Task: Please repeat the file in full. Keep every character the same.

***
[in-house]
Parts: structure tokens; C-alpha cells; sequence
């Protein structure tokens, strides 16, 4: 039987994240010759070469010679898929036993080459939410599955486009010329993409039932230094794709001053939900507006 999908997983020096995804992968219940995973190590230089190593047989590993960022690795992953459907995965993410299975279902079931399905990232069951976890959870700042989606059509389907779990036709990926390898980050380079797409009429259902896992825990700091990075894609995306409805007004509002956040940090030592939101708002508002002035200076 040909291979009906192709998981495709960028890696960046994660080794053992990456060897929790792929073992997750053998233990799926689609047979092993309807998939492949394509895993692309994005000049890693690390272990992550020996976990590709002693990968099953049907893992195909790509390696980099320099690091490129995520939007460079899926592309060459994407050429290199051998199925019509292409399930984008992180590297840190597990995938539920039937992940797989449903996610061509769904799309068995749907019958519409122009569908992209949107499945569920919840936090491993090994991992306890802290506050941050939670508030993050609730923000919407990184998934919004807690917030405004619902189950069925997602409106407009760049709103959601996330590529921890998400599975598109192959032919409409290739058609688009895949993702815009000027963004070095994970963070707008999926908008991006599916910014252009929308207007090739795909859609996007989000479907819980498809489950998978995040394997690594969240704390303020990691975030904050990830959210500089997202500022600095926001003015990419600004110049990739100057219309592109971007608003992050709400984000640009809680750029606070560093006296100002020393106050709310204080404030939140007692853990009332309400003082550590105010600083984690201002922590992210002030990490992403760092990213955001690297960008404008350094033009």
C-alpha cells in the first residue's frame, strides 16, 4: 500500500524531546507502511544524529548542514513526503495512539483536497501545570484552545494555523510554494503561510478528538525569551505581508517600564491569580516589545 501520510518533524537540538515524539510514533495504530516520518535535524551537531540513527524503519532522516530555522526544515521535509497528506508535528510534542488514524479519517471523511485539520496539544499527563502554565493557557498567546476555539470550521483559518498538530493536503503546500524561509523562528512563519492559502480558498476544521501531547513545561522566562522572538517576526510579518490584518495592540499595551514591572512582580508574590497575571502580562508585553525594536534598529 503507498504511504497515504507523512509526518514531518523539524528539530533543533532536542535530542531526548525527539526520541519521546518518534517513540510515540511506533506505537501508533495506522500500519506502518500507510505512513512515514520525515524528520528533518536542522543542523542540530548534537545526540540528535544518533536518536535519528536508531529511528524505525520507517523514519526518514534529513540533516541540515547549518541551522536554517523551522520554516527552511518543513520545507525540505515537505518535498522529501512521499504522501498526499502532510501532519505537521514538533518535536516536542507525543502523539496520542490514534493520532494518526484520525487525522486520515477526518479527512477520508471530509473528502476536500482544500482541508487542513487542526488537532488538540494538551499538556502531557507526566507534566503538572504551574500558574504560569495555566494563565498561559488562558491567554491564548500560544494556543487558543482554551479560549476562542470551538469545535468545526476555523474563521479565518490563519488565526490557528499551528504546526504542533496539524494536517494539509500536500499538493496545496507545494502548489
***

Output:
[in-house]
Parts: structure tokens; C-alpha cells; sequence
């Protein structure tokens, strides 16, 4: 039987994240010759070469010679898929036993080459939410599955486009010329993409039932230094794709001053939900507006 999908997983020096995804992968219940995973190590230089190593047989590993960022690795992953459907995965993410299975279902079931399905990232069951976890959870700042989606059509389907779990036709990926390898980050380079797409009429259902896992825990700091990075894609995306409805007004509002956040940090030592939101708002508002002035200076 040909291979009906192709998981495709960028890696960046994660080794053992990456060897929790792929073992997750053998233990799926689609047979092993309807998939492949394509895993692309994005000049890693690390272990992550020996976990590709002693990968099953049907893992195909790509390696980099320099690091490129995520939007460079899926592309060459994407050429290199051998199925019509292409399930984008992180590297840190597990995938539920039937992940797989449903996610061509769904799309068995749907019958519409122009569908992209949107499945569920919840936090491993090994991992306890802290506050941050939670508030993050609730923000919407990184998934919004807690917030405004619902189950069925997602409106407009760049709103959601996330590529921890998400599975598109192959032919409409290739058609688009895949993702815009000027963004070095994970963070707008999926908008991006599916910014252009929308207007090739795909859609996007989000479907819980498809489950998978995040394997690594969240704390303020990691975030904050990830959210500089997202500022600095926001003015990419600004110049990739100057219309592109971007608003992050709400984000640009809680750029606070560093006296100002020393106050709310204080404030939140007692853990009332309400003082550590105010600083984690201002922590992210002030990490992403760092990213955001690297960008404008350094033009």
C-alpha cells in the first residue's frame, strides 16, 4: 500500500524531546507502511544524529548542514513526503495512539483536497501545570484552545494555523510554494503561510478528538525569551505581508517600564491569580516589545 501520510518533524537540538515524539510514533495504530516520518535535524551537531540513527524503519532522516530555522526544515521535509497528506508535528510534542488514524479519517471523511485539520496539544499527563502554565493557557498567546476555539470550521483559518498538530493536503503546500524561509523562528512563519492559502480558498476544521501531547513545561522566562522572538517576526510579518490584518495592540499595551514591572512582580508574590497575571502580562508585553525594536534598529 503507498504511504497515504507523512509526518514531518523539524528539530533543533532536542535530542531526548525527539526520541519521546518518534517513540510515540511506533506505537501508533495506522500500519506502518500507510505512513512515514520525515524528520528533518536542522543542523542540530548534537545526540540528535544518533536518536535519528536508531529511528524505525520507517523514519526518514534529513540533516541540515547549518541551522536554517523551522520554516527552511518543513520545507525540505515537505518535498522529501512521499504522501498526499502532510501532519505537521514538533518535536516536542507525543502523539496520542490514534493520532494518526484520525487525522486520515477526518479527512477520508471530509473528502476536500482544500482541508487542513487542526488537532488538540494538551499538556502531557507526566507534566503538572504551574500558574504560569495555566494563565498561559488562558491567554491564548500560544494556543487558543482554551479560549476562542470551538469545535468545526476555523474563521479565518490563519488565526490557528499551528504546526504542533496539524494536517494539509500536500499538493496545496507545494502548489